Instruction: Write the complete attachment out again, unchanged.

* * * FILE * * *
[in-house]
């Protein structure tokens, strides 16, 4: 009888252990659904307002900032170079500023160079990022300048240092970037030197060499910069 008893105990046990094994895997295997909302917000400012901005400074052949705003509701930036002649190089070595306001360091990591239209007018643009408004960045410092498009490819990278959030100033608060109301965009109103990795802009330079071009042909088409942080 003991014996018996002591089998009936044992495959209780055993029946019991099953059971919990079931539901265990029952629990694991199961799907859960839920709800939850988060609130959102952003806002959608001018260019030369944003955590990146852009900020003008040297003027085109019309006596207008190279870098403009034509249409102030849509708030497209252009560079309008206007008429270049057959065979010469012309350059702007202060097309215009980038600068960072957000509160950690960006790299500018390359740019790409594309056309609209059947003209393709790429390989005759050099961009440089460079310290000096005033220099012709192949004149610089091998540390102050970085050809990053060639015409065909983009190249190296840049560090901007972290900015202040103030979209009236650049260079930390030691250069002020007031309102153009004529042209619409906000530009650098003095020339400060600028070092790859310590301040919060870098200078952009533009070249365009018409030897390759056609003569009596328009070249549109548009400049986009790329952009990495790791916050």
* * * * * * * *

[in-house]
């Protein structure tokens, strides 16, 4: 009888252990659904307002900032170079500023160079990022300048240092970037030197060499910069 008893105990046990094994895997295997909302917000400012901005400074052949705003509701930036002649190089070595306001360091990591239209007018643009408004960045410092498009490819990278959030100033608060109301965009109103990795802009330079071009042909088409942080 003991014996018996002591089998009936044992495959209780055993029946019991099953059971919990079931539901265990029952629990694991199961799907859960839920709800939850988060609130959102952003806002959608001018260019030369944003955590990146852009900020003008040297003027085109019309006596207008190279870098403009034509249409102030849509708030497209252009560079309008206007008429270049057959065979010469012309350059702007202060097309215009980038600068960072957000509160950690960006790299500018390359740019790409594309056309609209059947003209393709790429390989005759050099961009440089460079310290000096005033220099012709192949004149610089091998540390102050970085050809990053060639015409065909983009190249190296840049560090901007972290900015202040103030979209009236650049260079930390030691250069002020007031309102153009004529042209619409906000530009650098003095020339400060600028070092790859310590301040919060870098200078952009533009070249365009018409030897390759056609003569009596328009070249549109548009400049986009790329952009990495790791916050």